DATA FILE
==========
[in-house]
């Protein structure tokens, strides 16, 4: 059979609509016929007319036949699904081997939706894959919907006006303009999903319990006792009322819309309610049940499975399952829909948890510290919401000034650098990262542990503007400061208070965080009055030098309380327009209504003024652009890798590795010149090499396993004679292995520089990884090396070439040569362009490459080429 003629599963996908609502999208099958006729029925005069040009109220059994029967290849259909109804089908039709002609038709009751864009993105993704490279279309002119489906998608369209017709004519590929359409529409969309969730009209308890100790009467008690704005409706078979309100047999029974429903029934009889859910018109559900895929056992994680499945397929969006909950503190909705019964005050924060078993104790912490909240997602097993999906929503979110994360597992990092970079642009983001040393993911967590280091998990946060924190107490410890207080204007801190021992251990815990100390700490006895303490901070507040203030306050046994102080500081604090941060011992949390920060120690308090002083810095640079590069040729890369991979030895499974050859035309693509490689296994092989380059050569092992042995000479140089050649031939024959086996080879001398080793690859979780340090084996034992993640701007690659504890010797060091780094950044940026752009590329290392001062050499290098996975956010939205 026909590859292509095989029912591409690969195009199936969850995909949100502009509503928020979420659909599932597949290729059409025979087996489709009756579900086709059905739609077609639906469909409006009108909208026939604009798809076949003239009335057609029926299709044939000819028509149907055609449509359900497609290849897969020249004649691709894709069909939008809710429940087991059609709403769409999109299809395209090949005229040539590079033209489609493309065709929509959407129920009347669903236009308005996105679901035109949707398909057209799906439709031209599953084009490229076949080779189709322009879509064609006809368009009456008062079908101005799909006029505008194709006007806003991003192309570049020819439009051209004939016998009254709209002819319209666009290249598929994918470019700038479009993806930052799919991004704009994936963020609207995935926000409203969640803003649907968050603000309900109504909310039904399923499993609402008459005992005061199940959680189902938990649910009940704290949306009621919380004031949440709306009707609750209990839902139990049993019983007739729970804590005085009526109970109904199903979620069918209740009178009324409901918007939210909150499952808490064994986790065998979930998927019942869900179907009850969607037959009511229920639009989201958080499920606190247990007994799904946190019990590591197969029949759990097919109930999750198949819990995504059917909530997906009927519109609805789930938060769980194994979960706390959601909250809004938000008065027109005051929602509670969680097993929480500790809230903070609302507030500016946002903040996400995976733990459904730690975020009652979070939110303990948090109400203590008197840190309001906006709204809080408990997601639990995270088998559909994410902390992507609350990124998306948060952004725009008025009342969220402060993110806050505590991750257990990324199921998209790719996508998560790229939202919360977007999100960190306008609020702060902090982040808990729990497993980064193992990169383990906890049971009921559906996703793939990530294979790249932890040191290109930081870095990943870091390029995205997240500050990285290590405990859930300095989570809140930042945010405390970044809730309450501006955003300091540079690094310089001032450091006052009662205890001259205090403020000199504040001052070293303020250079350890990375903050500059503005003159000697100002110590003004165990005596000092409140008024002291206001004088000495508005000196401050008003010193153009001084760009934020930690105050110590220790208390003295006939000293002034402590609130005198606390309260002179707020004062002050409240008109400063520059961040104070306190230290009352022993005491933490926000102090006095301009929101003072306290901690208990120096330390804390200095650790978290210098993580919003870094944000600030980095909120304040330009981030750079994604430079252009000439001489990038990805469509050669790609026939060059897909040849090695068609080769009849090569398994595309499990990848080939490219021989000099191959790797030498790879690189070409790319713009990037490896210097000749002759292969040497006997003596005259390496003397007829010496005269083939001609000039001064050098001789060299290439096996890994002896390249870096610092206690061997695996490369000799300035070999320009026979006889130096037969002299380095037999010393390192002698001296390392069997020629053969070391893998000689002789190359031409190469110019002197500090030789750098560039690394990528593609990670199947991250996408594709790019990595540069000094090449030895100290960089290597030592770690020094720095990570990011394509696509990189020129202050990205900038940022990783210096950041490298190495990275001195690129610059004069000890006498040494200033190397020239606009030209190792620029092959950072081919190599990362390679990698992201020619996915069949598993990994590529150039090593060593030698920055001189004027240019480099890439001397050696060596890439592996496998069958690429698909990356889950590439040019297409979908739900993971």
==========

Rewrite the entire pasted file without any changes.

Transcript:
[in-house]
């Protein structure tokens, strides 16, 4: 059979609509016929007319036949699904081997939706894959919907006006303009999903319990006792009322819309309610049940499975399952829909948890510290919401000034650098990262542990503007400061208070965080009055030098309380327009209504003024652009890798590795010149090499396993004679292995520089990884090396070439040569362009490459080429 003629599963996908609502999208099958006729029925005069040009109220059994029967290849259909109804089908039709002609038709009751864009993105993704490279279309002119489906998608369209017709004519590929359409529409969309969730009209308890100790009467008690704005409706078979309100047999029974429903029934009889859910018109559900895929056992994680499945397929969006909950503190909705019964005050924060078993104790912490909240997602097993999906929503979110994360597992990092970079642009983001040393993911967590280091998990946060924190107490410890207080204007801190021992251990815990100390700490006895303490901070507040203030306050046994102080500081604090941060011992949390920060120690308090002083810095640079590069040729890369991979030895499974050859035309693509490689296994092989380059050569092992042995000479140089050649031939024959086996080879001398080793690859979780340090084996034992993640701007690659504890010797060091780094950044940026752009590329290392001062050499290098996975956010939205 026909590859292509095989029912591409690969195009199936969850995909949100502009509503928020979420659909599932597949290729059409025979087996489709009756579900086709059905739609077609639906469909409006009108909208026939604009798809076949003239009335057609029926299709044939000819028509149907055609449509359900497609290849897969020249004649691709894709069909939008809710429940087991059609709403769409999109299809395209090949005229040539590079033209489609493309065709929509959407129920009347669903236009308005996105679901035109949707398909057209799906439709031209599953084009490229076949080779189709322009879509064609006809368009009456008062079908101005799909006029505008194709006007806003991003192309570049020819439009051209004939016998009254709209002819319209666009290249598929994918470019700038479009993806930052799919991004704009994936963020609207995935926000409203969640803003649907968050603000309900109504909310039904399923499993609402008459005992005061199940959680189902938990649910009940704290949306009621919380004031949440709306009707609750209990839902139990049993019983007739729970804590005085009526109970109904199903979620069918209740009178009324409901918007939210909150499952808490064994986790065998979930998927019942869900179907009850969607037959009511229920639009989201958080499920606190247990007994799904946190019990590591197969029949759990097919109930999750198949819990995504059917909530997906009927519109609805789930938060769980194994979960706390959601909250809004938000008065027109005051929602509670969680097993929480500790809230903070609302507030500016946002903040996400995976733990459904730690975020009652979070939110303990948090109400203590008197840190309001906006709204809080408990997601639990995270088998559909994410902390992507609350990124998306948060952004725009008025009342969220402060993110806050505590991750257990990324199921998209790719996508998560790229939202919360977007999100960190306008609020702060902090982040808990729990497993980064193992990169383990906890049971009921559906996703793939990530294979790249932890040191290109930081870095990943870091390029995205997240500050990285290590405990859930300095989570809140930042945010405390970044809730309450501006955003300091540079690094310089001032450091006052009662205890001259205090403020000199504040001052070293303020250079350890990375903050500059503005003159000697100002110590003004165990005596000092409140008024002291206001004088000495508005000196401050008003010193153009001084760009934020930690105050110590220790208390003295006939000293002034402590609130005198606390309260002179707020004062002050409240008109400063520059961040104070306190230290009352022993005491933490926000102090006095301009929101003072306290901690208990120096330390804390200095650790978290210098993580919003870094944000600030980095909120304040330009981030750079994604430079252009000439001489990038990805469509050669790609026939060059897909040849090695068609080769009849090569398994595309499990990848080939490219021989000099191959790797030498790879690189070409790319713009990037490896210097000749002759292969040497006997003596005259390496003397007829010496005269083939001609000039001064050098001789060299290439096996890994002896390249870096610092206690061997695996490369000799300035070999320009026979006889130096037969002299380095037999010393390192002698001296390392069997020629053969070391893998000689002789190359031409190469110019002197500090030789750098560039690394990528593609990670199947991250996408594709790019990595540069000094090449030895100290960089290597030592770690020094720095990570990011394509696509990189020129202050990205900038940022990783210096950041490298190495990275001195690129610059004069000890006498040494200033190397020239606009030209190792620029092959950072081919190599990362390679990698992201020619996915069949598993990994590529150039090593060593030698920055001189004027240019480099890439001397050696060596890439592996496998069958690429698909990356889950590439040019297409979908739900993971």